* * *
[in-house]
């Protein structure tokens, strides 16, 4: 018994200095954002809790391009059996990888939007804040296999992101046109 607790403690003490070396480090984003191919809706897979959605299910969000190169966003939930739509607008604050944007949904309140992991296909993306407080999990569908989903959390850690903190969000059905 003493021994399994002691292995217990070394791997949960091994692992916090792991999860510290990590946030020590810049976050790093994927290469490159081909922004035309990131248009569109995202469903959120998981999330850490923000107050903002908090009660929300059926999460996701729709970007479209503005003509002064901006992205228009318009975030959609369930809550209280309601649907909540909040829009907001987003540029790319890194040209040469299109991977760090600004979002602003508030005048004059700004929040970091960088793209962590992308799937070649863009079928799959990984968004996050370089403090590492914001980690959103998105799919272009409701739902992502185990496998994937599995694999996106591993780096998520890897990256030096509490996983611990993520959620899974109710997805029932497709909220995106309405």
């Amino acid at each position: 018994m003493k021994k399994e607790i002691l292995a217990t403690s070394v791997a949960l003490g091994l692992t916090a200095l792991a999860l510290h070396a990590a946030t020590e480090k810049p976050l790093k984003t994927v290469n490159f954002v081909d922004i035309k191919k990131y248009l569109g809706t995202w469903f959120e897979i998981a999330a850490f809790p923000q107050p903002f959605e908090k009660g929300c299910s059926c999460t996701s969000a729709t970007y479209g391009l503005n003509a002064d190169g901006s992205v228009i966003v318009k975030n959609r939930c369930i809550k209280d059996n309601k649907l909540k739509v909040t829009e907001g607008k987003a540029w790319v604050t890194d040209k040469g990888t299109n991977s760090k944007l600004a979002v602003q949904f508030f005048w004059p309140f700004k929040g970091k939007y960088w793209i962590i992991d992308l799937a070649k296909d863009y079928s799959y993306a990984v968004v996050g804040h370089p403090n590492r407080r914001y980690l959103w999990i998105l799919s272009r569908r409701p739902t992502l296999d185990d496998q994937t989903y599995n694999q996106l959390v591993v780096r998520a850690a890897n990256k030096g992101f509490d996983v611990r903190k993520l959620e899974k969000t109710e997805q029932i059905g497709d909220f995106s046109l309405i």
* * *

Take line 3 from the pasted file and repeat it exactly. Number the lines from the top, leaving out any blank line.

């Amino acid at each position: 018994m003493k021994k399994e607790i002691l292995a217990t403690s070394v791997a949960l003490g091994l692992t916090a200095l792991a999860l510290h070396a990590a946030t020590e480090k810049p976050l790093k984003t994927v290469n490159f954002v081909d922004i035309k191919k990131y248009l569109g809706t995202w469903f959120e897979i998981a999330a850490f809790p923000q107050p903002f959605e908090k009660g929300c299910s059926c999460t996701s969000a729709t970007y479209g391009l503005n003509a002064d190169g901006s992205v228009i966003v318009k975030n959609r939930c369930i809550k209280d059996n309601k649907l909540k739509v909040t829009e907001g607008k987003a540029w790319v604050t890194d040209k040469g990888t299109n991977s760090k944007l600004a979002v602003q949904f508030f005048w004059p309140f700004k929040g970091k939007y960088w793209i962590i992991d992308l799937a070649k296909d863009y079928s799959y993306a990984v968004v996050g804040h370089p403090n590492r407080r914001y980690l959103w999990i998105l799919s272009r569908r409701p739902t992502l296999d185990d496998q994937t989903y599995n694999q996106l959390v591993v780096r998520a850690a890897n990256k030096g992101f509490d996983v611990r903190k993520l959620e899974k969000t109710e997805q029932i059905g497709d909220f995106s046109l309405i």